Nawaz-Manmohan rendezvous OR Infructuous rendezvous
Prime Minister Manmohan Singh and his Pakistani counterpart Nawaz Sharif met on the sidelines of UN General Assembly and discussed ways to normalize bilateral ties. Both leaders agreed to restore ceasefire on LoC, and DGMOs have been tasked to do the job which they were supposed to do whether meeting or no meeting between the two PMs. In few words, the meeting can be described as an exercise in futility, as nothing concrete came out of it; there was neither joint press conference nor a joint statement, because there was nothing to write home about. The only redeeming feature was that they met despite the fact that Manmohan Singh was under pressure from opposition BJP to call off the meeting in the wake of attacks. After the meeting, India’s National Security Advisor Shiv Shankar Menon said that there was common understanding to address the issues vis-à-vis to bring normality at LoC, and to curb terrorism, which will help move forward to improve relations between the two countries. He said Nawaz Sharif did raise the issues of Kashmir, Sir Creek and Siachen as well as India’s involvement in Balochistan.
Earlier, in a hard-hitting speech at the UN General Assembly, Prime Minister Singh said: “Kashmir is an integral part of India. There can never, ever be a compromise on the territorial integrity of India. State-sponsored cross-border terrorism is of particular concern to India, also on account of the fact that the epicentre of terrorism in our region is located in our neighbourhood in Pakistan.” He virtually rejected Sharif’s demand for resolution of the Kashmir issue on the basis of UN Security Council resolutions, saying India favoured settlement of all issues on the basis of the Simla Agreement. “India is committed sincerely in resolving all issues with Pakistan, including the issue of Jammu and Kashmir, through bilateral dialogue on the basis of Simla Agreement, as India considers the UN resolutions as outdated”. The question is when he says that Jammu and Kashmir is atut ang of India then what is to be resolved through bilateral dialogue on the basis of Simla Agreement.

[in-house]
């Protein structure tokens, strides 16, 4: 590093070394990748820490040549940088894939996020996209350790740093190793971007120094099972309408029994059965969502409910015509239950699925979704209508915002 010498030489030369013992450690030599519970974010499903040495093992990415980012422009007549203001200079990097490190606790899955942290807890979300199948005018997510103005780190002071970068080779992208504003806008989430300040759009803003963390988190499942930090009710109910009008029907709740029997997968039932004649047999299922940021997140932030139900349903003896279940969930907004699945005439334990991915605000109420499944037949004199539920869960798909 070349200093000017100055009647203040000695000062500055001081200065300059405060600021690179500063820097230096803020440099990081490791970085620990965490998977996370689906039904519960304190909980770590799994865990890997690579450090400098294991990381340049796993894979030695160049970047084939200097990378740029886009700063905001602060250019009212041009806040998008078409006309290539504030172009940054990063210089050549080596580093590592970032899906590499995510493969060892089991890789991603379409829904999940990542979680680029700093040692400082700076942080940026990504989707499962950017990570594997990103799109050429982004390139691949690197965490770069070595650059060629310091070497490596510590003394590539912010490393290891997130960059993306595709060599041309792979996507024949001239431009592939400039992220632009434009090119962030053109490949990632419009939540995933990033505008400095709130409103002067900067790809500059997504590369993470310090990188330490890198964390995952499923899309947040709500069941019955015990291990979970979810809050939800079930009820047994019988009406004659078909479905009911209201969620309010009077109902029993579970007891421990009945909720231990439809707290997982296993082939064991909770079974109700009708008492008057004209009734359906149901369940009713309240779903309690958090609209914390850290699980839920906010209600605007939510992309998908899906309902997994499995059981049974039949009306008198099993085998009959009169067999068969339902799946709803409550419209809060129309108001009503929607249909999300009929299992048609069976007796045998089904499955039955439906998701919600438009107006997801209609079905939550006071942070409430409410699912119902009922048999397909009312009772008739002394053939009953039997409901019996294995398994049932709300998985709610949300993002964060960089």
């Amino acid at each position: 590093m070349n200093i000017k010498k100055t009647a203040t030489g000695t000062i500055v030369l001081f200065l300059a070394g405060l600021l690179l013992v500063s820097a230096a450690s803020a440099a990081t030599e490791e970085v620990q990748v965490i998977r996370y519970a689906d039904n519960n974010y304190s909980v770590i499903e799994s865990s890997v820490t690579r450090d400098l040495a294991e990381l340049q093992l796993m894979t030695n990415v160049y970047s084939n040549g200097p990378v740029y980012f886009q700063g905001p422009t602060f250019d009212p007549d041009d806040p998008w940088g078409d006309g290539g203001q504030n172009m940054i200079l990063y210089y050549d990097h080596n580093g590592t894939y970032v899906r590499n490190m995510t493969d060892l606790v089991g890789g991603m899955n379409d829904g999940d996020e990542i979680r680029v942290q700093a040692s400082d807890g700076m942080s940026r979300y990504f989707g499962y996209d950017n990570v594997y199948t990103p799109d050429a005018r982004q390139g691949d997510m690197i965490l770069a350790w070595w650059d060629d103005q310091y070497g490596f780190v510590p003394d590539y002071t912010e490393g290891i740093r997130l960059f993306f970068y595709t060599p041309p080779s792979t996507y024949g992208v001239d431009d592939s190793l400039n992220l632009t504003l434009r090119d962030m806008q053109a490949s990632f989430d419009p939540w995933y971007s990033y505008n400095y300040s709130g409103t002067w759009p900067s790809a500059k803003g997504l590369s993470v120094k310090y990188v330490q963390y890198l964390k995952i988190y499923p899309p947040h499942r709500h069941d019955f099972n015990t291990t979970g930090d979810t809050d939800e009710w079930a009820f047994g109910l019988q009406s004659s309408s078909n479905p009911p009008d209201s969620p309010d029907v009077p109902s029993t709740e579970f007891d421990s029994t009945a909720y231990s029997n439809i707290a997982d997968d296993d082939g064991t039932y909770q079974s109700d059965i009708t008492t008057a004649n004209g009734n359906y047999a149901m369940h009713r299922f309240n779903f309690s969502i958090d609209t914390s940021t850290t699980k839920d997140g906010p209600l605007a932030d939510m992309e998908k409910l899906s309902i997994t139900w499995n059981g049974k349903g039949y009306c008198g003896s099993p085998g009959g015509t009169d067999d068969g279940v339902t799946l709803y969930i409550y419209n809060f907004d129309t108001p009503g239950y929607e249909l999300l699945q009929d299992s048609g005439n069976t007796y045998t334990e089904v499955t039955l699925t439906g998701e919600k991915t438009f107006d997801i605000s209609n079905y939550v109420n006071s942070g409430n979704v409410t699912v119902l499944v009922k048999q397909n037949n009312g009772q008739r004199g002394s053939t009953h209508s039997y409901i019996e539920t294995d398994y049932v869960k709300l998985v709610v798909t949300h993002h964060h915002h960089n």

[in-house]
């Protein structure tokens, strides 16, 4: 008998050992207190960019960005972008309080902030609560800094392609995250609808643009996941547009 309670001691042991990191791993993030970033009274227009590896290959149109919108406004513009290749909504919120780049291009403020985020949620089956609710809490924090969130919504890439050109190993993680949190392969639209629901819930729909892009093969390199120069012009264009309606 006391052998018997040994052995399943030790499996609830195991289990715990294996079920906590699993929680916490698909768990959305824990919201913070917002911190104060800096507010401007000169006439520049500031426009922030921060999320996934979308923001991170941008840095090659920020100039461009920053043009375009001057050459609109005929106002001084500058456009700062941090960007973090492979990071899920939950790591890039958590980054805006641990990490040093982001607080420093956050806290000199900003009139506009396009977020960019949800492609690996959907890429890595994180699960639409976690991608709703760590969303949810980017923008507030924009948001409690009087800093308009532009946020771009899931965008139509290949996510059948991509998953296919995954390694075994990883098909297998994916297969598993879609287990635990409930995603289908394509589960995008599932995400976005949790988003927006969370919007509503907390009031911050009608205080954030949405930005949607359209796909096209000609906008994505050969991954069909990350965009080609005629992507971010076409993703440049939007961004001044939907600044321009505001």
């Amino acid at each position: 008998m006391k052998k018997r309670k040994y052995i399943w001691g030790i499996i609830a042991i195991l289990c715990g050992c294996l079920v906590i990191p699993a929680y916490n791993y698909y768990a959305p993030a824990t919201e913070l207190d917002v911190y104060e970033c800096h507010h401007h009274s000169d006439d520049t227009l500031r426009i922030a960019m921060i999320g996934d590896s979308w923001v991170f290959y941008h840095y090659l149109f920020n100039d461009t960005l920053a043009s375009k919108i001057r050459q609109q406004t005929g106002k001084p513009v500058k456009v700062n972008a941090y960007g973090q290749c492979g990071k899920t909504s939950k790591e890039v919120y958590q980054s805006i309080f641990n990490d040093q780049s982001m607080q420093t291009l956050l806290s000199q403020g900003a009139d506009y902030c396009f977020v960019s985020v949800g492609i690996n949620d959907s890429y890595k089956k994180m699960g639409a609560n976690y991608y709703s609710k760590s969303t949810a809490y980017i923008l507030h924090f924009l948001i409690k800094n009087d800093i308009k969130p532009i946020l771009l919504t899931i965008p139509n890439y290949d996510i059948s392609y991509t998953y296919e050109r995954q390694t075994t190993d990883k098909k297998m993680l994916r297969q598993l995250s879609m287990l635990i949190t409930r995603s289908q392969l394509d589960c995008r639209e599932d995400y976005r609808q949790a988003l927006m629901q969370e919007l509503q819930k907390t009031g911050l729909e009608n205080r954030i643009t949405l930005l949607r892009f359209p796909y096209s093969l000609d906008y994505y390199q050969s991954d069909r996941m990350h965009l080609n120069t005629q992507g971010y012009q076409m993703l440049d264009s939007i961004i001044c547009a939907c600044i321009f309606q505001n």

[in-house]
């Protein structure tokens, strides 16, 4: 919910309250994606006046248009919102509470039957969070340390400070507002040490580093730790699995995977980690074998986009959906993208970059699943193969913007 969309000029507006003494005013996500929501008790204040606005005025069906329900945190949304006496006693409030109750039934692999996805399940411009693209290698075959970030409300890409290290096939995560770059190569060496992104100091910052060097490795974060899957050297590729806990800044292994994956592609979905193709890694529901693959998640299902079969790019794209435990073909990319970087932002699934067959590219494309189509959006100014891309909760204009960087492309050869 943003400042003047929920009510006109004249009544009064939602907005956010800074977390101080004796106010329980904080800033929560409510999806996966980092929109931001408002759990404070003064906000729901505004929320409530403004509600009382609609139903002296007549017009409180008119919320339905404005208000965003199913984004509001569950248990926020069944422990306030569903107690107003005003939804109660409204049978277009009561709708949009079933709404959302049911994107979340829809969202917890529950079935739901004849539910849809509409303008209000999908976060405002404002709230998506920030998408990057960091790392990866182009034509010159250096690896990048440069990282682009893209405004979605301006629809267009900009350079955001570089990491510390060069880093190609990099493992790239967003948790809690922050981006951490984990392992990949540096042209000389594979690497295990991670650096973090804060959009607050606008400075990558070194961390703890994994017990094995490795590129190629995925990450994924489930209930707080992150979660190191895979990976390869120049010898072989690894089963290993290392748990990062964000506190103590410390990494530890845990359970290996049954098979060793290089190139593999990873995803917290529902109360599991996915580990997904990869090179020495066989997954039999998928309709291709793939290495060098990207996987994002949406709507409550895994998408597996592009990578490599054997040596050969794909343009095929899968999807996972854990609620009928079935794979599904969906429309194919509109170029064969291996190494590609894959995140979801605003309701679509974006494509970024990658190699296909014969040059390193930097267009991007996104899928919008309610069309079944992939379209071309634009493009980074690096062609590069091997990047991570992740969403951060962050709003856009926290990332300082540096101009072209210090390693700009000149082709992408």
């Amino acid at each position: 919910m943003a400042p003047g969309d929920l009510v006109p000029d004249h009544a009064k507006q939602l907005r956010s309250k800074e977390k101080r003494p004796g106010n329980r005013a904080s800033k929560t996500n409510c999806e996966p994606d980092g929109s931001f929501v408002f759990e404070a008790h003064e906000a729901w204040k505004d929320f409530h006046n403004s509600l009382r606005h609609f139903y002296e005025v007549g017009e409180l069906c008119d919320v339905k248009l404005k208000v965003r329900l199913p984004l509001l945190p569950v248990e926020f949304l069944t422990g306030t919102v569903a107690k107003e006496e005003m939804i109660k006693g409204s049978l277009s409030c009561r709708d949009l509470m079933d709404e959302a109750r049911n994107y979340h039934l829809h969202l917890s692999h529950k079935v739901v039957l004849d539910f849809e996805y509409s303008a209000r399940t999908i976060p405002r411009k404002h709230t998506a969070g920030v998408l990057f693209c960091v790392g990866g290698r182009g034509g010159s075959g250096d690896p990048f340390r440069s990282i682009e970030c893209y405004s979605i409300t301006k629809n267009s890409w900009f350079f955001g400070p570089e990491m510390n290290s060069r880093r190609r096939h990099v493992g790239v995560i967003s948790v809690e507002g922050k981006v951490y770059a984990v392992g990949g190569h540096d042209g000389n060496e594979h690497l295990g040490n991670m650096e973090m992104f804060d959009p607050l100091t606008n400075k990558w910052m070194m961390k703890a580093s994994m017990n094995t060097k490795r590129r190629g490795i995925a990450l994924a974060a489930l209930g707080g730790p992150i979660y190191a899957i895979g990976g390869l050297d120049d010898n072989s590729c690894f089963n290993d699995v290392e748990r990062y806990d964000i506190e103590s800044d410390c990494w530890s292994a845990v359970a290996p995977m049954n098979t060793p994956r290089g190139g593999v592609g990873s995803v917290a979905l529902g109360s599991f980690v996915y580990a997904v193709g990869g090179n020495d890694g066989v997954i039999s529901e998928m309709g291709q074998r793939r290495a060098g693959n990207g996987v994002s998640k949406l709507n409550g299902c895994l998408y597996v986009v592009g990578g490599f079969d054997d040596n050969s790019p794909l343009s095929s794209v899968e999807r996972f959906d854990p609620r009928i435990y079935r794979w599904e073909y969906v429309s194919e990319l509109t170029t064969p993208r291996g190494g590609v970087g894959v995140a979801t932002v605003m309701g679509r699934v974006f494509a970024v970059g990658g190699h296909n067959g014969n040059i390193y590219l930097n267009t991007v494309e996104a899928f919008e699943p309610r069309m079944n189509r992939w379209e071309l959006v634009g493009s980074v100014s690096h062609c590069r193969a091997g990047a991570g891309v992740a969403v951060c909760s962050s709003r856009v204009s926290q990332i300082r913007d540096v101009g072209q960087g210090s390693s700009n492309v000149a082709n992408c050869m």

Despite Prime Minister Manmohan Singh’s adverse remarks against Pakistan, and Mian Nawaz Sharif’s reminder to the UN for having ignored UNSC resolutions, both leaders held the meeting. Of cours, Indian Prime Minister Manmohan Singh defied the pressure by Indian establishment, Indian media and hardliners of BJP who were against his meeting with Mian Nawaz Sharif at sidelines of 68th session of United Nations General Assembly. But he continued with his India’s usual intransigence to avoid discussing the core issues. On the other hand, a day before the meeting Nawaz Sharif, seeking to break the impasse spreading over two years in the relations of the neighbouring countries, had called the meeting a chance for a “new beginning.” Manmohan Singh in his meeting with Barack Obama had told him that “the expectations have to be toned down, as terrorists’ presence remains focused in Pakistan”.